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Re: Sprint peering policy

  • From: Mike Leber
  • Date: Sat Jun 29 01:35:07 2002


On 29 Jun 2002, Vijay Gill wrote:
> Mike Leber <mleber@he.net> writes:
> 
> > Sprint's peers aren't equal to Sprint or each other when considered by
> > revenue, profitability, number of customers, or geographical coverage.
> 
> A good proxy for the above is to ask the question:
> 
>  Do X and Y feel they derive equal value (for some value of equal) by
>  interconnecting with each other? 

This incorrectly presumes that being equal is necessary, when in truth
each party is going to have a threshold and method for determining the
value of the exchange that is independent of the other parties
preconceptions.

Point in case, most networks care significantly more about what they get
out of a peering session than what the their peers get out of it.  And
this is correct and valid because only by paying attention to the actual
underlying economic reasons for making peering decisions will they be able
to ensure they stay in business.

>  If they think they do, then an interconnection is set up between X
>  and Y. However, if one party feels that they do NOT derive equal
>  value by interconnecting with the other, than that party usually
>  balks.

By your reasoning all ventures should be 50/50 partnerships, which they
aren't.

I'll concede if a network were to percieve themselves as a majority share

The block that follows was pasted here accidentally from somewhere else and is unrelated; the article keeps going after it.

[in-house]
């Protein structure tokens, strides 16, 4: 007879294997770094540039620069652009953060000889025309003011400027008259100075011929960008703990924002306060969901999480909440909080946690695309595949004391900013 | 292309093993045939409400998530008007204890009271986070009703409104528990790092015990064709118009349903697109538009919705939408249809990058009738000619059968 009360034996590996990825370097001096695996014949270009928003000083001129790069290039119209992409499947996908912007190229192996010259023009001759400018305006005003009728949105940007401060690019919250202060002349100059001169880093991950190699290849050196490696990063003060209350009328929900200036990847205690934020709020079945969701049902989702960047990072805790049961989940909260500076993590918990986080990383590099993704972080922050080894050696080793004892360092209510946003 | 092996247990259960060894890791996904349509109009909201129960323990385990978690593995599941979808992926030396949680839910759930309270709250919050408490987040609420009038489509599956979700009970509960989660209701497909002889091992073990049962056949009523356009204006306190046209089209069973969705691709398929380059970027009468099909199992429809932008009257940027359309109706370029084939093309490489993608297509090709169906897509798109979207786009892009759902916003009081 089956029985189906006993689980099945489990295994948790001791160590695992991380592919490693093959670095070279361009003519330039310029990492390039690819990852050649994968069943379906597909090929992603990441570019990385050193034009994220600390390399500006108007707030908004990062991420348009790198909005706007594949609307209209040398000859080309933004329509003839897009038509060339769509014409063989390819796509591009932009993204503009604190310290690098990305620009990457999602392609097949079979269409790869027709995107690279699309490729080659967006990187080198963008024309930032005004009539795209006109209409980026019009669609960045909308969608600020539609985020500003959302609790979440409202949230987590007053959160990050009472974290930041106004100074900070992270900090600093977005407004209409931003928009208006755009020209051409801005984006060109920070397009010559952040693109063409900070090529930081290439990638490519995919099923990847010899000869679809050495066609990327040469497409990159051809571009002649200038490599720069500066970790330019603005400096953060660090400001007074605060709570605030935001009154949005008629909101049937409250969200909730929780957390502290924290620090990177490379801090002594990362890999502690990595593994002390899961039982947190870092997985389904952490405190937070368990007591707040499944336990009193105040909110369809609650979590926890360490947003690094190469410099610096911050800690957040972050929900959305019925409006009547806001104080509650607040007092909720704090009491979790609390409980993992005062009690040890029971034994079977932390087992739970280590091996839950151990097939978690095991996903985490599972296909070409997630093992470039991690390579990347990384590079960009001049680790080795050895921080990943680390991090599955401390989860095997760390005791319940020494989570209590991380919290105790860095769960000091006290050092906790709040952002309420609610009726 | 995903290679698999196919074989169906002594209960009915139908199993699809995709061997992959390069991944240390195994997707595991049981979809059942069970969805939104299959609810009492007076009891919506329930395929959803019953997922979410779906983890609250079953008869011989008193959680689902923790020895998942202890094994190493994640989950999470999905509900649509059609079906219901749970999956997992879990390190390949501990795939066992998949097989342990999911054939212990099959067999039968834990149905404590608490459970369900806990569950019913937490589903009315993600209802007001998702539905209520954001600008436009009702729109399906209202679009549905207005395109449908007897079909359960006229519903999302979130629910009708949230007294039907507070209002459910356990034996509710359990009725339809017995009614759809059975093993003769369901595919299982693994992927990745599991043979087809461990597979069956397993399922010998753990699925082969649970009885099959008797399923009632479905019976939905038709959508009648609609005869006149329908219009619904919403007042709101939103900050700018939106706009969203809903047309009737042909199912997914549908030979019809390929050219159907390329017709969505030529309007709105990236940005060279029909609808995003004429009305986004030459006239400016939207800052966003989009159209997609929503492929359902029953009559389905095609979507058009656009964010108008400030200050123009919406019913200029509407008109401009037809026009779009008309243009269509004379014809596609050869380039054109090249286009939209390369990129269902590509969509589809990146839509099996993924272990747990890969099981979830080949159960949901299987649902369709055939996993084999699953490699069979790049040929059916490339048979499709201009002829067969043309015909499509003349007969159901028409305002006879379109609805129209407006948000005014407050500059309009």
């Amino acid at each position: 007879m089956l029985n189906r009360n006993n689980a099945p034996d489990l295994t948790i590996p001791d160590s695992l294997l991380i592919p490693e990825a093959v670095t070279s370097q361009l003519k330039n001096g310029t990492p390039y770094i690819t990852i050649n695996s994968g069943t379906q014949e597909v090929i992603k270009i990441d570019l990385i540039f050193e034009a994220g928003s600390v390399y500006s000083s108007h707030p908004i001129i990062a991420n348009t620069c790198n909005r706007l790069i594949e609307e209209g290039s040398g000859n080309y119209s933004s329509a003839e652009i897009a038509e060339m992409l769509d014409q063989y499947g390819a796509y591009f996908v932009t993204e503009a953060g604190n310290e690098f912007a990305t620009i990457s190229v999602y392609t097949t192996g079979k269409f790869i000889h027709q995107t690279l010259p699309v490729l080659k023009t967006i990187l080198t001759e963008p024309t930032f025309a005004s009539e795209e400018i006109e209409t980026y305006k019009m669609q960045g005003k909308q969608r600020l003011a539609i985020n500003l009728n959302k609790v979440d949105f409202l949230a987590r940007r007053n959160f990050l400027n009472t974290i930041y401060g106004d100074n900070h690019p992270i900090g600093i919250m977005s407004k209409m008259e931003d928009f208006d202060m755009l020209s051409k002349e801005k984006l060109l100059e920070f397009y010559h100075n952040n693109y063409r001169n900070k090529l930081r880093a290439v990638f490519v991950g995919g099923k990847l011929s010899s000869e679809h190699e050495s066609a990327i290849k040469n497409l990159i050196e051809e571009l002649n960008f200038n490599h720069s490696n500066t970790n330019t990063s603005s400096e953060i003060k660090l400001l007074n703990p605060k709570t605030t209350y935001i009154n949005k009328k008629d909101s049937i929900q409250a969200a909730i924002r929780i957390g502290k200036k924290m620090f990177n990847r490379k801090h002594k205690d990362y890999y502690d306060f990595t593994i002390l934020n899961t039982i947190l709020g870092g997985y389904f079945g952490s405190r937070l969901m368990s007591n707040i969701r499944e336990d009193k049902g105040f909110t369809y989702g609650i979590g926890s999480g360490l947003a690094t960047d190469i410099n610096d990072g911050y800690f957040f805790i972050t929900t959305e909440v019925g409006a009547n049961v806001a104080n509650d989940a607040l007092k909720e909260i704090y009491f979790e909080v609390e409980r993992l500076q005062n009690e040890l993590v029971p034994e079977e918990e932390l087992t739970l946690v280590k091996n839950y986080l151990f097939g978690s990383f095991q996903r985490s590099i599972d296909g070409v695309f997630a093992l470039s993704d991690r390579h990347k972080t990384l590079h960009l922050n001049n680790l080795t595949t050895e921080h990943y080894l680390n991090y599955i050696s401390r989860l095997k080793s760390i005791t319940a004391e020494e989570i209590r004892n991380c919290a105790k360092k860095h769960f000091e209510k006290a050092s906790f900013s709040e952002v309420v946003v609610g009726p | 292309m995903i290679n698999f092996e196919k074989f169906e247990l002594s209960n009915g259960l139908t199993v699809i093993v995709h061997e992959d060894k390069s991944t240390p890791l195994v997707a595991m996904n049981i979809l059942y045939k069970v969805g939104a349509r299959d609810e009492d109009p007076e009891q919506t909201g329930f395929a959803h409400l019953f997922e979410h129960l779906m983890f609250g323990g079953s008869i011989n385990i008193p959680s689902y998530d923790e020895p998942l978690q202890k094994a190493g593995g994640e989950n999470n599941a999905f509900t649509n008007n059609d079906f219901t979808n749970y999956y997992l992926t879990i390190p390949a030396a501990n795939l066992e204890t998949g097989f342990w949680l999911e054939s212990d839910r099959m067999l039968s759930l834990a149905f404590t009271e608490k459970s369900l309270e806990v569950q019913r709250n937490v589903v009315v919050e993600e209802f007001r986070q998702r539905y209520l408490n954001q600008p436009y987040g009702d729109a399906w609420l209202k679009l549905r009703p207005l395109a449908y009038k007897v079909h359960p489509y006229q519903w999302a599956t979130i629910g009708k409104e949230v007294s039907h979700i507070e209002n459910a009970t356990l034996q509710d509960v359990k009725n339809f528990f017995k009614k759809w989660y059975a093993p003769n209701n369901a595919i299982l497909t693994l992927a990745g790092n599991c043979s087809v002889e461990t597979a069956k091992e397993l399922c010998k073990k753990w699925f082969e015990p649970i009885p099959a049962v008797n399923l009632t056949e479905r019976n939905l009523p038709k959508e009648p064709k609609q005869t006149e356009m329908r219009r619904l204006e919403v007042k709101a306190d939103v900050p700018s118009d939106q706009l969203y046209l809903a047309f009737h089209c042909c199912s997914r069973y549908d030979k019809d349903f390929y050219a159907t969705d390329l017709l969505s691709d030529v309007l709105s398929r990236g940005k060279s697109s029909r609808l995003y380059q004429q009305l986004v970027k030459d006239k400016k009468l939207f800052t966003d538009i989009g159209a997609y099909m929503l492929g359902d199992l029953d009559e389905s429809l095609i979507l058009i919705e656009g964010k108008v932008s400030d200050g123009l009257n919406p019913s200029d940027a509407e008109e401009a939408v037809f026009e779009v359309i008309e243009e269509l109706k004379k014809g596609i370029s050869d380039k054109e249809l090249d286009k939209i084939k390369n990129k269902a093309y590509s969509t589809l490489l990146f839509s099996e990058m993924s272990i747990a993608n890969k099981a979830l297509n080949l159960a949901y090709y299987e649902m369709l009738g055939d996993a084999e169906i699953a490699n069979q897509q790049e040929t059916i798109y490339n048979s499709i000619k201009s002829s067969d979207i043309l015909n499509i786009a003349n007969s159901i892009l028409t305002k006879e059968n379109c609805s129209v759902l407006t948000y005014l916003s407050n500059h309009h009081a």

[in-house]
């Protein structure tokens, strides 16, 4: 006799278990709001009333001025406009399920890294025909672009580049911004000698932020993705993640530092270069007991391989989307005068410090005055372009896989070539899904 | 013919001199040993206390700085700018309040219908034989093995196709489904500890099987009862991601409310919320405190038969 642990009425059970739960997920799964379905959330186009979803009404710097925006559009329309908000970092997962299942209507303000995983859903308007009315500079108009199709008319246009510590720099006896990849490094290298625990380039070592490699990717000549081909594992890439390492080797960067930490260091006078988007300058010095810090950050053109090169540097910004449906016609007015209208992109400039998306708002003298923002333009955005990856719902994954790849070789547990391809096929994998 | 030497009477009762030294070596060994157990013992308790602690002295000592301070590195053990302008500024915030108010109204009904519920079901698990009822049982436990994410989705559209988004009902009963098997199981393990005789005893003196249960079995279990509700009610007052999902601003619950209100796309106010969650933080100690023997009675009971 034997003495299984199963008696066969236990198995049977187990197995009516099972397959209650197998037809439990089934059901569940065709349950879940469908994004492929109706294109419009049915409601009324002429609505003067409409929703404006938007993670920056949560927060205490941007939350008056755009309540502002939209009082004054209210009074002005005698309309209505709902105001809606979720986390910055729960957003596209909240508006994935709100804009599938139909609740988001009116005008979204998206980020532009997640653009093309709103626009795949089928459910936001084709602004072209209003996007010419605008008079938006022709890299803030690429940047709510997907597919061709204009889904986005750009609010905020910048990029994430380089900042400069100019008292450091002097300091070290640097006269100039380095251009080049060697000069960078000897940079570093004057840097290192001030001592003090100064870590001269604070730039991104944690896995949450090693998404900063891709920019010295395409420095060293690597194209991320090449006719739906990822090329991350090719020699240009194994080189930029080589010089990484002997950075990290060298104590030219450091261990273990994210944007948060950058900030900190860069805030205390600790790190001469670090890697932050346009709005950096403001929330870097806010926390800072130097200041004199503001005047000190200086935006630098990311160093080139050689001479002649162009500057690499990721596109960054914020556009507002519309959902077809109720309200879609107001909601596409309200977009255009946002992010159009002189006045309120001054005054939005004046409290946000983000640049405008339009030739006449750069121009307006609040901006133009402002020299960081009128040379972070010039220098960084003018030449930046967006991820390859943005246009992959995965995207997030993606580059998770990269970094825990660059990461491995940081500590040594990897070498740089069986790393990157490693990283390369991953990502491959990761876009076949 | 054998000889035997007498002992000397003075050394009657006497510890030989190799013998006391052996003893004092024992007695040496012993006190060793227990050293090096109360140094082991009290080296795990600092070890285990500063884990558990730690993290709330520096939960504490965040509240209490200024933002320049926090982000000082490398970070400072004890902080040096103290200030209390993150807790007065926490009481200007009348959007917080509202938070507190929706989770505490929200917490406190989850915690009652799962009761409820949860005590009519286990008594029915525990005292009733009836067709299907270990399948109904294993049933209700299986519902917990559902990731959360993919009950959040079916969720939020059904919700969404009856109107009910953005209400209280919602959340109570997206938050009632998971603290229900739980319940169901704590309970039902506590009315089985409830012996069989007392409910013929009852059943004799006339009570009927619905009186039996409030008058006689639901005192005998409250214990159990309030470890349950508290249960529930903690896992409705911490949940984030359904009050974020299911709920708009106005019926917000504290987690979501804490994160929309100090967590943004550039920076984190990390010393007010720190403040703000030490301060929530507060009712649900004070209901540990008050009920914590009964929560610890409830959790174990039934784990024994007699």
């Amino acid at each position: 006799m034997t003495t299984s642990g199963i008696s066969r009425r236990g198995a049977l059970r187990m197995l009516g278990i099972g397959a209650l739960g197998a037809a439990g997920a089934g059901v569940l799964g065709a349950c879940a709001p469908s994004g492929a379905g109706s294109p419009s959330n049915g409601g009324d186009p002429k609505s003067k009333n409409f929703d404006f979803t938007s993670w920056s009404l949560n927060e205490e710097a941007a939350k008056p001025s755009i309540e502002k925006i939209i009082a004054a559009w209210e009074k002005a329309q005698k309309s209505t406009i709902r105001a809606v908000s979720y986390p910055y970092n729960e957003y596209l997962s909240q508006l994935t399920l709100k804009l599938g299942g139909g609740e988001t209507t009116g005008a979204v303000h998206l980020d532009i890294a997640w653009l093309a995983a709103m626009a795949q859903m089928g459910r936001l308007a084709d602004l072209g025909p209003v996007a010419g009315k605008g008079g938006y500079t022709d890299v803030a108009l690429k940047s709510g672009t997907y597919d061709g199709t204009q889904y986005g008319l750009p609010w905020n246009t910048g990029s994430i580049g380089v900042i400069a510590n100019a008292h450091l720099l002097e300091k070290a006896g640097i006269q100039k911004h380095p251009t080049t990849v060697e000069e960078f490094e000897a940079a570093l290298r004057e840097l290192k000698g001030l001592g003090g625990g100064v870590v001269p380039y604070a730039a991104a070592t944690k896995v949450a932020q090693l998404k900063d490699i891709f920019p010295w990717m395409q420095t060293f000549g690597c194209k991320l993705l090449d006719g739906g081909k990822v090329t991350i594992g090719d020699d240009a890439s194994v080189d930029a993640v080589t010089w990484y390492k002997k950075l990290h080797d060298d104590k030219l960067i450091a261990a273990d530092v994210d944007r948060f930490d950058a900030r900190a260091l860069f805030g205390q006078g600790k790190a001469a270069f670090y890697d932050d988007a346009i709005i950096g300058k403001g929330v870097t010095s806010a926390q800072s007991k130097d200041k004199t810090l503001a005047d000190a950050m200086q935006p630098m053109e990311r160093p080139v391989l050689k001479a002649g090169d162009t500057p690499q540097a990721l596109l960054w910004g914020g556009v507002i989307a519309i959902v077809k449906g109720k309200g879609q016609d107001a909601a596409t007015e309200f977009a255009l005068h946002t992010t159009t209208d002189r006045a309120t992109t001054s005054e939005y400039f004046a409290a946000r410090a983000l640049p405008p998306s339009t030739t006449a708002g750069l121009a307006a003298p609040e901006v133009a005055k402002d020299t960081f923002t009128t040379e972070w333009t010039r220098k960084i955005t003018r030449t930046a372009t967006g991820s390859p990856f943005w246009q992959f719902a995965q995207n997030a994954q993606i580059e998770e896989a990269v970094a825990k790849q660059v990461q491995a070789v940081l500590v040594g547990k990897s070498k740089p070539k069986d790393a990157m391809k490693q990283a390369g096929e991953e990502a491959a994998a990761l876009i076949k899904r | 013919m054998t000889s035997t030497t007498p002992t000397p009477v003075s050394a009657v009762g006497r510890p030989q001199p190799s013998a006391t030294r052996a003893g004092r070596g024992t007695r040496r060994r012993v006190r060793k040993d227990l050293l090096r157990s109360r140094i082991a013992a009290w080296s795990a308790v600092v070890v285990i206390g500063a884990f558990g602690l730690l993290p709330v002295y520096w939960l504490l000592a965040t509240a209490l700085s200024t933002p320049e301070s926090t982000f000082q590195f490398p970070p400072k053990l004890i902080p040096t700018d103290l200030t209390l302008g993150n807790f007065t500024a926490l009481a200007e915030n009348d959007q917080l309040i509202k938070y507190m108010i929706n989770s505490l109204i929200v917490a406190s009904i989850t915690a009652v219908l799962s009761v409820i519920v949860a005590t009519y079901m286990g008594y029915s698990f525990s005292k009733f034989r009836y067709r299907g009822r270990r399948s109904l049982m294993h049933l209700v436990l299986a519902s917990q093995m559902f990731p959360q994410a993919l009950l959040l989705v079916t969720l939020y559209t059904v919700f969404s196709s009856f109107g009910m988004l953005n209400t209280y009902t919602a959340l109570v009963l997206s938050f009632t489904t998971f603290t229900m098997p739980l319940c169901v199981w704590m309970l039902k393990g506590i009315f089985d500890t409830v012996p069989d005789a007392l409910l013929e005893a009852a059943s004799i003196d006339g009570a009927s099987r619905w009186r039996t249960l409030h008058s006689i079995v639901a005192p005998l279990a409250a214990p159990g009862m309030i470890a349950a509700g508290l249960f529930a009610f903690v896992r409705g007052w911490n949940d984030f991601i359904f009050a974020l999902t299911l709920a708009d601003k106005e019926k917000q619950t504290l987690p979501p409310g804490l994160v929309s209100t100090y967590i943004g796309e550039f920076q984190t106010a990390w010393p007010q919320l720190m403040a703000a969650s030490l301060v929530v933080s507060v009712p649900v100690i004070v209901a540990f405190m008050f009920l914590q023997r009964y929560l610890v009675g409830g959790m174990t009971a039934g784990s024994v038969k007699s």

holder and think themselves large enough to effect the underlying price of
bandwidth in the market then they might focus primarily on how to prevent
another network from making more money than them from a peering agreement,
as you describe.  However, based on all the bankruptcies they should be
more focused on their own immediate operational costs and staying in
business than worrying about any single competitor.

>  X states that they would only feel equal value is derived by both
>  parties if traffic between X and the other party is n mb/s with a
>  ratio of p:q.  Y disagrees. They do not interconnect. This causes
>  pain.  

Again, this is proof of my first point above, that each network has its
own method of evaluating peering and that their method matters more to
them than what the peer thinks.

> > to make sense of their peering policy, just accept the fact that each
> > company has policies that they believe to be in their best interests and
> > omit the pretense of justifying this by the movement of heavenly bodies in
> > the spheres.
> 
> I think we are in agreement here.

I figured, I just couldn't let you get away with the equal remark lest
onlookers pickup bad attitudes.  :-P

Mike.

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